Things I've Done and Learned In My Endeavors to Financial Successful:
1) Higher Interest Savings with bi-weekly auto deposits- I started a higher interest bearing online savings account with INGdirect and declined to have a debit/atm card linked to it. This is perfect for me. The money is automatically deposited into the account on pay day so I don't even really see it. I don't have immediate access to the money so it makes it more of a hassle to get the money, and therefore less of a temptation to spend it. ** Consider designating a comfortable portion of your direct deposit to a savings account so it's immediately out of sight and where it should be...saving and earning some interest! (everyone should have direct deposit and everyone should have an account with a financial institution! no live checks in this day and age!!)
2) Paying down revolving debt/outstanding debt- Yes i do fairly well for myself as a young attorney, but yes, I'm single, I have two expensive @ss kids, and live in one of the top 10 expensive areas so despite all that doing well for myself my budget can be as tight as those jeans I had on this weekend so I know how challenging this particular task can be. What I did to make it easier to swallow and to manage without getting discouraged and giving up is set a reasonable budget of how much of my monthly income would go towards my total debt. You can try to set your goal in terms of percentages of your income (10% of my income is going to go towards debt) or an actual set amount (every pay period I'm going to put $100 in my debt bank). And you can either wait until you reached a certain amount (let's say every $500 you accumulate) and make a lump sum payment towards a specific debt or what have you, until you have paid everything down. **Consider the months when you get an extra pay check (for those who get paid bi-weekly there are 2 months in a year where you get 3 pay checks instead of 2) and how you want to delegate that "extra" pay. It would be really helpful in cutting a chunk out of a high interest debt!
3) Adjusting my tax deductions so that I get the majority of my income up front rather than trying to get a huge tax check at the end of the tax season. I know a lot of people look forward to the tax season and tax returns to use any monies refunded to them to get ahead and pay off debts and I'm not saying not to do that, but you do need to understand that the money you receive in a tax refund is exactly that... a refund of your money, meaning that the IRS has been holding on to money that is rightfully yours throughout the whole year, interest free, to return to you once your tax return is filed and it's found out that too much of your money has been withheld. I'd rather get all of MY money up front for me to designate what to do and not to do with MY money! And I rather have the income to take care of what I need to take care of as it becomes due or needed rather than incur additional expenses, fees, and headaches b/c I don't have the income to take care of it until the end of the year. So, my deductions are set up so that I basically break even. The IRS is happy, I'm happy, my savings are happy and my creditors are happy all year around, not just around tax time. **Consider making any adjustments if you find that during the year you're having a hard time making ends meet and playing catch up during tax time.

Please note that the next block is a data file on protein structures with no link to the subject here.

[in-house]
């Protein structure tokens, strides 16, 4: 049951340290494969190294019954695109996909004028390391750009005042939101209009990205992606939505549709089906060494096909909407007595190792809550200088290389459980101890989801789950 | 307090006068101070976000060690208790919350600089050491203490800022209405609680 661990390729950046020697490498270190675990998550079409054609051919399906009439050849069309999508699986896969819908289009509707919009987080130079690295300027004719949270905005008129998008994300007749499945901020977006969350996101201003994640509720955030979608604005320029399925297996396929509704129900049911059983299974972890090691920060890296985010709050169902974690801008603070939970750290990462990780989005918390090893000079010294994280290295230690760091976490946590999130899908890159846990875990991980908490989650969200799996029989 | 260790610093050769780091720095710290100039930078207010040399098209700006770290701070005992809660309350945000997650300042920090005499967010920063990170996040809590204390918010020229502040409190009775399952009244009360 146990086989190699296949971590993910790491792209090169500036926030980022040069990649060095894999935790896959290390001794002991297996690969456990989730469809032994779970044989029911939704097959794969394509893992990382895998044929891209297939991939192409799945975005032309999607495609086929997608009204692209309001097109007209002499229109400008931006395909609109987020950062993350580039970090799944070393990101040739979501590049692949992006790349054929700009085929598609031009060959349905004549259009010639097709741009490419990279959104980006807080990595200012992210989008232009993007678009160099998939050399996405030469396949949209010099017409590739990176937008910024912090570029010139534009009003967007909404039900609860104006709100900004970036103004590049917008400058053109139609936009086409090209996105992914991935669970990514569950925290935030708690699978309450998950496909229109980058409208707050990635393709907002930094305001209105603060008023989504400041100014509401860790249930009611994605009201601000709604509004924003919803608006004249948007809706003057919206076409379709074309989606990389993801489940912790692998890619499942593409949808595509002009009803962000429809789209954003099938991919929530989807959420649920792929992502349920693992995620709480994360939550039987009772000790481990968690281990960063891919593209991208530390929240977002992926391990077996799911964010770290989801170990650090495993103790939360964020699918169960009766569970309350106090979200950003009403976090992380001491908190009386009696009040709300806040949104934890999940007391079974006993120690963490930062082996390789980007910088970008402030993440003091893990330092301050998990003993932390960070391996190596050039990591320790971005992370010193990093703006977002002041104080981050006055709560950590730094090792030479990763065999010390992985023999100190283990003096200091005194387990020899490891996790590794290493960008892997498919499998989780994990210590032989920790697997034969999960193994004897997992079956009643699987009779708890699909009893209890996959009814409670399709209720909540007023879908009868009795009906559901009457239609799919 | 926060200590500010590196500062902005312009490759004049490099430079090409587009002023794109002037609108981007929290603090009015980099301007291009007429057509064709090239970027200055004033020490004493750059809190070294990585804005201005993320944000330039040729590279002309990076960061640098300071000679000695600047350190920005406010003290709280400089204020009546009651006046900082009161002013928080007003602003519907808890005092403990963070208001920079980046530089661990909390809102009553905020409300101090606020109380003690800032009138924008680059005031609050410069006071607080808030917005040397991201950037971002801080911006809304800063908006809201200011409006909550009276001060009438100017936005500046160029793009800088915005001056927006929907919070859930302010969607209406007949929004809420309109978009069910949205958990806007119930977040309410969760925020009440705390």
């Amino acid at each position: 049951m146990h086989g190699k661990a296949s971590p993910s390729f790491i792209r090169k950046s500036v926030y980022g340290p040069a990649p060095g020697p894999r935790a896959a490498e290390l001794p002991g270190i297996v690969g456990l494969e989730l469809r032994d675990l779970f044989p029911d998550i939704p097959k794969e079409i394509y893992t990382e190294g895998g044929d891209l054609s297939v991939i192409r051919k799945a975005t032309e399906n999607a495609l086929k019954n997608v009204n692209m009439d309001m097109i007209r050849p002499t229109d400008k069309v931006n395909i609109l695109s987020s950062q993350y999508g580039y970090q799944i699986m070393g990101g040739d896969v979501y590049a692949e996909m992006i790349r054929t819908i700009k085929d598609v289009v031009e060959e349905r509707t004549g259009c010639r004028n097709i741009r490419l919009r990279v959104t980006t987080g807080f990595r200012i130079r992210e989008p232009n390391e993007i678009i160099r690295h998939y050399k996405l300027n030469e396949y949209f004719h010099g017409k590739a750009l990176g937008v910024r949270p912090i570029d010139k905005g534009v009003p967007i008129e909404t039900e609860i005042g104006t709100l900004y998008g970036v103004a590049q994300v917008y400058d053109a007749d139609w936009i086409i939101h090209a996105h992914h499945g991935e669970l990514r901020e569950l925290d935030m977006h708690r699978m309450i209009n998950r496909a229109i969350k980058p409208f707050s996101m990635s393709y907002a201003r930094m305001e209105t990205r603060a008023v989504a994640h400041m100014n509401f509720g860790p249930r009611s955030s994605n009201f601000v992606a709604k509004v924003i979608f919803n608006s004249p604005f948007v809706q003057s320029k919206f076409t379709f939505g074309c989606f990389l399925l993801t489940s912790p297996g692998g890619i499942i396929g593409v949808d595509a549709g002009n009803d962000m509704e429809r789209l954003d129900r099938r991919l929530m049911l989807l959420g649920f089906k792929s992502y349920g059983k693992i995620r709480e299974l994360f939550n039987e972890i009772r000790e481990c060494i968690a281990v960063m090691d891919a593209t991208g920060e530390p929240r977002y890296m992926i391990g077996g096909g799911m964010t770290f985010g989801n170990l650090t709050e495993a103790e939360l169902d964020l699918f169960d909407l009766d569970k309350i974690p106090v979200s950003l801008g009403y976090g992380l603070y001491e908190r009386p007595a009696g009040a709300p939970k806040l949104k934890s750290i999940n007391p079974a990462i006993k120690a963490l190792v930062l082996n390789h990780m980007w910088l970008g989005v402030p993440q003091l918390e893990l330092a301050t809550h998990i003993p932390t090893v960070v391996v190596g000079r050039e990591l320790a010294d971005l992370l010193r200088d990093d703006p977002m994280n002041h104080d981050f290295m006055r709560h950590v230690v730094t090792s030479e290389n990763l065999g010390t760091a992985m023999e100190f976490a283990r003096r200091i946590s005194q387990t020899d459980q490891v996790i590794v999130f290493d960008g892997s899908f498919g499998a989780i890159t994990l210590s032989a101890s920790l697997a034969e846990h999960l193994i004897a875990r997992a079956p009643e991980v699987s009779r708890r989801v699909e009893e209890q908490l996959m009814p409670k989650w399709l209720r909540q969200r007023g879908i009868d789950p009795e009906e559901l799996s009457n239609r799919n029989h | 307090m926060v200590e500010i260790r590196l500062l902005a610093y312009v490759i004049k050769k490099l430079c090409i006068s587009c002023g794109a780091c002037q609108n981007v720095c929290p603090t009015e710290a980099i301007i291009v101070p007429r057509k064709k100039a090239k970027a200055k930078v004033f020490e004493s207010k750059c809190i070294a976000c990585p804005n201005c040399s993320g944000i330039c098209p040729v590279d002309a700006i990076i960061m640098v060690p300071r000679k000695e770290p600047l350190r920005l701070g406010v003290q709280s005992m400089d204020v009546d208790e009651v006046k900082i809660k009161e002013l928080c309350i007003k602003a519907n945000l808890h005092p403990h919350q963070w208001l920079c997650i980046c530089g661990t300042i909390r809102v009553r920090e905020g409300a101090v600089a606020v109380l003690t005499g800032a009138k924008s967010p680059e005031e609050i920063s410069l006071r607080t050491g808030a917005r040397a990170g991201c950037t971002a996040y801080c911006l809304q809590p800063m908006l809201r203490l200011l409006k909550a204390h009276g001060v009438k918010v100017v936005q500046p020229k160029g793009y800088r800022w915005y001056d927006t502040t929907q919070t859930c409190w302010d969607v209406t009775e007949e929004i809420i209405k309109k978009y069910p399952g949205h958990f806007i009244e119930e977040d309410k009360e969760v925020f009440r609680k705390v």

4) Flex Spending Account- This has been a complete God send for me. A flex spending account is an account you set up to be managed by your employer or what have you and allows for you to save a designated amount of money, spread out evenly over your pay periods for the year, before taxes, for qualifying health care expenses and dependent care expenses. I used Flex Spending this year to pay for my Invisalign treatment (oh yea my teeth are about to be perfection again...I got a separate post for that). You end up saving because you reduced your taxable income, and therefore your tax obligation. It makes it easier for you to pay fixed or known expenses b/c it's automatically deducted from your pay without you ever having to think about it or account for it and you actually end up having more of your money in hand than you would if you paid the same expense out of your net income rather than with a deduction pre tax. I ended up saving $20 per pay period for a total of $520 this year for my Invisalign treatment! Next year I'll be doing the same for LASIK vision treatment. If your employer offers flex spending please take advantage of it!
5) 401K or similar retirement savings fund - This too helps to reduce your taxable income and therefore, tax obligation because the designated amount is deducted from your income before taxes are assessed. Obviously the benefit of saving for your future goes without saying. Additionally, many employers match the amount you contribute so if your employer agrees to match up to 5% of what you contribute, then if you designate 5% of your income you end up earning/saving 10%! You double your money!
6) 529 College Plan-I haven't started this yet and still have some questions but from what I know, this is a tax beneficial college savings plan that allows you to save money for your children or other qualifying individuals (nieces, nephews, etc) with very generous tax benefits and the amount saved is not counted against the beneficiary when assessing Financial Assistant eligibility. This is something that all parents should look into and consider opening.
|It can be difficult to balance but with time, practice and determination....|
|... you'll get the hang of it and it'll become easier and more rewarding!|
|Duhhhhh Winning!!! :-))|
|The END! I'm fly, happy, and financially savvy!!! Milk and Honeey|